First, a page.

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-James

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Paranoid Programming: beware the "else" statement

Posted by james on Nov. 18, 2009

It's very typical to have something like this:

if (num_items == 0) {
// handle no items here
} else if (num_items == 1) {
// handle one item here
} else {
// handle more than one item here
}

The comments make this huge flaw very obvious. Without the comments, it'd be harder to spot: what if num_items is -1? This falls through the cracks, since we use the else as a "catch all" bucket, them assume that it's valid data. Unless we've validated the data before, this is a bug. But even if you remember most of the time to validate data, one time you forget and you've introduced a bug. So you're simply shifting the bug from one place to another.

Another variation of this:

if (num_items == 0) {
// handle no items here
} else if (num_items == 1) {
// handle one item here
} else if (num_items > 1) {
// handle more than one item here
}

This code is "more correct", but still has the same bug; if num_items is -1, then your code wont execute in any of the if() blocks. This may be intentional, but most often it's not.

So to prevent these common and subtle bugs, always use the else as a catch-all error.

if (num_items == 0) {
// handle no items here
} else if (num_items == 1) {
// handle one item here
} else if (num_items > 1) {
// handle more than one item here
} else {
// Shouldn't get here, bad input
assert(false);
}


It's so easy to add the "else { assert(false); }", and it makes your code so much safer. Validating user input doesn't replace this. If you refactor an internal function and it starts calling this function with bad data, or if you make a mistake further up in the same function, you're still sunk unless you're being paranoid.

Moral: always be explicit with if/else conditions, don't rely on else to catch the "probably is good data" unless you're sure, and use else/asserts to let you know when data isn't what you expected.

Auto reload with Apache, mod_wsgi, and Django on Windows

Posted by james on Nov. 11, 2009

Django has the built-in 'manage.py runserver', which is very convenient since it auto-reloads when code is modified. On unix, you can set WSGI to auto reload when code is modified, but on windows it's trickier. I've figured out how to do this by modifying the code at http://blog.dscpl.com.au/2008/12/using-modwsgi-when-developing-django.html.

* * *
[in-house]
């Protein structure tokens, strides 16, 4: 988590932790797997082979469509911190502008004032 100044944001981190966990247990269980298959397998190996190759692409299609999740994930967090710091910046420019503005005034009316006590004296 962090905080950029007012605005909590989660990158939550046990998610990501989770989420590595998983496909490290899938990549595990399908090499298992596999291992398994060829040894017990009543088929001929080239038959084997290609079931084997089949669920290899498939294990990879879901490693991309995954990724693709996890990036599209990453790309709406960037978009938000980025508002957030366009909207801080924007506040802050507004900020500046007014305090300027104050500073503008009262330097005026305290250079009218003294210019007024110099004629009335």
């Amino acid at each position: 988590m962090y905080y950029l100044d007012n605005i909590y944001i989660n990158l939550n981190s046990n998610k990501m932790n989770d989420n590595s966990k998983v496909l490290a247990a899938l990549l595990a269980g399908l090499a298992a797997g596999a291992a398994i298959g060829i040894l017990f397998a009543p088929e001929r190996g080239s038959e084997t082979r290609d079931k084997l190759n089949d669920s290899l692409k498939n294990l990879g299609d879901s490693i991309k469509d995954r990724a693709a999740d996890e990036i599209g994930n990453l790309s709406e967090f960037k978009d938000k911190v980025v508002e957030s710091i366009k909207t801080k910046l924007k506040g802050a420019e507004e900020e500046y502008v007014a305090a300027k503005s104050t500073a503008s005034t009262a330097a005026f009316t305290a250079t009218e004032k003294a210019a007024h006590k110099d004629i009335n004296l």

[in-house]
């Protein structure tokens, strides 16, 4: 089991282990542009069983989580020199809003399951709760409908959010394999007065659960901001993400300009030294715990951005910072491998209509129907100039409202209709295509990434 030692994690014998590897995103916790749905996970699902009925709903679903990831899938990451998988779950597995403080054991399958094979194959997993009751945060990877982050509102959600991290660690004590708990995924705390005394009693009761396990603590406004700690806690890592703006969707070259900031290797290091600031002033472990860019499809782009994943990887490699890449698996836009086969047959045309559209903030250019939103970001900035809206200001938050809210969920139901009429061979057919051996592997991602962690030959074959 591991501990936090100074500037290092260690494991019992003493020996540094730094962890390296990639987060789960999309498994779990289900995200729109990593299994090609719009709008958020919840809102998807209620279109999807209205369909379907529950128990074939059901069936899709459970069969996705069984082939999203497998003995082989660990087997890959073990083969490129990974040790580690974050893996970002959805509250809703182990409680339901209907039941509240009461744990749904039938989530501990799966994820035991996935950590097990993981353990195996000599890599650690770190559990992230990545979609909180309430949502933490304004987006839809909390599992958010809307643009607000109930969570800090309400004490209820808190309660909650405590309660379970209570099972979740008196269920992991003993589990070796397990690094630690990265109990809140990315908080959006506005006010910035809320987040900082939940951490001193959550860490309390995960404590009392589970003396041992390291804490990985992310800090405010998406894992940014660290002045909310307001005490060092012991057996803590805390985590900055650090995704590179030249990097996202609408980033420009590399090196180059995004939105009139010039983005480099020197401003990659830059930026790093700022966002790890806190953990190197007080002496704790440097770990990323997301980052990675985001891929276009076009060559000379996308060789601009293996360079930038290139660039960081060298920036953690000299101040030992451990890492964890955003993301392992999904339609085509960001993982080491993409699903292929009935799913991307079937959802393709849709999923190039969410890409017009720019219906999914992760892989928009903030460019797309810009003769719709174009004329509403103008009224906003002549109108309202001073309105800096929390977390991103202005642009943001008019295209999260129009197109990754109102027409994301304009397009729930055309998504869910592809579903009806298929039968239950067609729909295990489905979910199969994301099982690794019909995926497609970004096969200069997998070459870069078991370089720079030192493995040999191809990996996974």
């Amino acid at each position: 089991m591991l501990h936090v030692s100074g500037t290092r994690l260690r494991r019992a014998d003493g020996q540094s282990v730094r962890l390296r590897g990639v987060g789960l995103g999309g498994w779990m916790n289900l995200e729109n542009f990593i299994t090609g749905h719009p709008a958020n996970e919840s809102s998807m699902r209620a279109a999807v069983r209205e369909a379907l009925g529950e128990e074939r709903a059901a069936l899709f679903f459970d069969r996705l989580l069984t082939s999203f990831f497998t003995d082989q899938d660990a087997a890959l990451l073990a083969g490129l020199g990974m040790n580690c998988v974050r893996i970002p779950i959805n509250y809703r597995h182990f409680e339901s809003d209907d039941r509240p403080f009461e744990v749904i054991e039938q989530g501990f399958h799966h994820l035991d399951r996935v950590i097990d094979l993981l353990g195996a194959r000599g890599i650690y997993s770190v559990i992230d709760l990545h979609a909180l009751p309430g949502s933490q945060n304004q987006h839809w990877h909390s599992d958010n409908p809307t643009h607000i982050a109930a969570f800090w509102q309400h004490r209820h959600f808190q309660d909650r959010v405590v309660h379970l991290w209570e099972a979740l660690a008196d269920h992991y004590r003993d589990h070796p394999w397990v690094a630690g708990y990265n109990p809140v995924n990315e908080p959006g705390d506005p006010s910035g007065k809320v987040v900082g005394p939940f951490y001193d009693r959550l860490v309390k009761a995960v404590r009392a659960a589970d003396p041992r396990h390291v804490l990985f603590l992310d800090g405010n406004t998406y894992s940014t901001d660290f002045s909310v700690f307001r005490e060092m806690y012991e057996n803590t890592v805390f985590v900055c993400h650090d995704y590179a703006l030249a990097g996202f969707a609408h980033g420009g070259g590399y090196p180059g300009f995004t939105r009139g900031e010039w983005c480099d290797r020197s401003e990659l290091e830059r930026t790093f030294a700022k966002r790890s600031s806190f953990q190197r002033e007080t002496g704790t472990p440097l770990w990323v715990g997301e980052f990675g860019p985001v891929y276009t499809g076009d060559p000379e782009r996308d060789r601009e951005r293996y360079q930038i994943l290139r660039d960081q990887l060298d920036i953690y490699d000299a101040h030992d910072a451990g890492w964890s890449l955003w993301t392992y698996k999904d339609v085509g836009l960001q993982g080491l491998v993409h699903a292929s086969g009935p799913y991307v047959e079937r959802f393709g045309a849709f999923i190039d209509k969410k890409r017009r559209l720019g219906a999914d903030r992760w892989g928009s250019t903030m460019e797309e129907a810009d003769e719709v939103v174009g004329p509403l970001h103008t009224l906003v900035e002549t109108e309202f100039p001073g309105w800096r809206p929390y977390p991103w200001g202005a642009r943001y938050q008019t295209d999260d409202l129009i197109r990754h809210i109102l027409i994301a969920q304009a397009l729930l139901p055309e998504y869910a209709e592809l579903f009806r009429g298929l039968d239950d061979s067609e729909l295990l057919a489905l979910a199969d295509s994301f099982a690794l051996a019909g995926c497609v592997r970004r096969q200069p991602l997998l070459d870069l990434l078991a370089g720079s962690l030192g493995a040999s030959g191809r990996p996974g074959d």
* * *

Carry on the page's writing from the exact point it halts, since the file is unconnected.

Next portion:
Here's the line in my apache httpd.conf file:

WSGIScriptAlias /tracker c:/webpage/tracker/tracker/apache/tracker.wsgi

And in my tracker.wsgi file:

# This causes apache/WSGI to auto-reload django whenever a python file changes.
import monitor
monitor.start(interval=1.0)


This assumes that your app's main folder is in the python path, so that 'import monitor' can find monitor.py. This is my modified monitor.py. Really I just had to add the kill() function (from the python FAQs) and modify the _restart() function to use it. And yay! Now I can run django apps in apache via mod_wsgi and enjoy auto-reload as I develop. The reloading seems faster than the django runserver, which is a nice bonus.

The only downside is that django output is now in the main apache log. I'll have to figure that out later.

# This file monitors a path for changes

import os
import sys
import time
import signal
import threading
import atexit
import Queue

_interval = 1.0
_times = {}
_files = []

_running = False
_queue = Queue.Queue()
_lock = threading.Lock()

def kill(pid):
    """kill function for Win32"""
    import win32api
    handle = win32api.OpenProcess(1, 0, pid)
    return (0 != win32api.TerminateProcess(handle, 0))

def _restart(path):
    _queue.put(True)
    prefix = 'monitor (pid=%d):' % os.getpid()
    print >> sys.stderr, '%s Change detected to \'%s\'.' % (prefix, path)
    print >> sys.stderr, '%s Triggering process restart.' % prefix
    if hasattr(os, 'kill'):
        os.kill(os.getpid(), signal.SIGINT)
    else:
        # Windows
        kill(os.getpid())

def _modified(path):
    try:
        # If path doesn't denote a file and were previously